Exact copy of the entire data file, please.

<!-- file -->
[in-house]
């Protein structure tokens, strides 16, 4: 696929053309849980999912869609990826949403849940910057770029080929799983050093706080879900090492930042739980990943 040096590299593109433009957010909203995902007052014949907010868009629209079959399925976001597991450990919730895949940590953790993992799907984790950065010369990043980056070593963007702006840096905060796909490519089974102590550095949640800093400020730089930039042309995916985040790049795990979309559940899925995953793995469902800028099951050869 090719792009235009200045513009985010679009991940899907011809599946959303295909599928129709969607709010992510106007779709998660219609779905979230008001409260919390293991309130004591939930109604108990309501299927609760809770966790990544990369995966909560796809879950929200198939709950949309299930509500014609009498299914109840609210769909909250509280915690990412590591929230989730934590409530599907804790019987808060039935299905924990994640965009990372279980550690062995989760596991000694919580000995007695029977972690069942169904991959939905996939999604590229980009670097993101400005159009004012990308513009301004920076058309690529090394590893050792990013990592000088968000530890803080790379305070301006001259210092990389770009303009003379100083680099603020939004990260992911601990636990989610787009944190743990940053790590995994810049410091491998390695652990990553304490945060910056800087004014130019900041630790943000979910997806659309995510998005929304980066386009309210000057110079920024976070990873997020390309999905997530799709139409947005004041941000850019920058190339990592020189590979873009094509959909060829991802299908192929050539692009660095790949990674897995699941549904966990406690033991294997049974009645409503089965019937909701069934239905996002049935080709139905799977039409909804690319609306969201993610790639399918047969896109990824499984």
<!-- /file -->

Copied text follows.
[in-house]
């Protein structure tokens, strides 16, 4: 696929053309849980999912869609990826949403849940910057770029080929799983050093706080879900090492930042739980990943 040096590299593109433009957010909203995902007052014949907010868009629209079959399925976001597991450990919730895949940590953790993992799907984790950065010369990043980056070593963007702006840096905060796909490519089974102590550095949640800093400020730089930039042309995916985040790049795990979309559940899925995953793995469902800028099951050869 090719792009235009200045513009985010679009991940899907011809599946959303295909599928129709969607709010992510106007779709998660219609779905979230008001409260919390293991309130004591939930109604108990309501299927609760809770966790990544990369995966909560796809879950929200198939709950949309299930509500014609009498299914109840609210769909909250509280915690990412590591929230989730934590409530599907804790019987808060039935299905924990994640965009990372279980550690062995989760596991000694919580000995007695029977972690069942169904991959939905996939999604590229980009670097993101400005159009004012990308513009301004920076058309690529090394590893050792990013990592000088968000530890803080790379305070301006001259210092990389770009303009003379100083680099603020939004990260992911601990636990989610787009944190743990940053790590995994810049410091491998390695652990990553304490945060910056800087004014130019900041630790943000979910997806659309995510998005929304980066386009309210000057110079920024976070990873997020390309999905997530799709139409947005004041941000850019920058190339990592020189590979873009094509959909060829991802299908192929050539692009660095790949990674897995699941549904966990406690033991294997049974009645409503089965019937909701069934239905996002049935080709139905799977039409909804690319609306969201993610790639399918047969896109990824499984």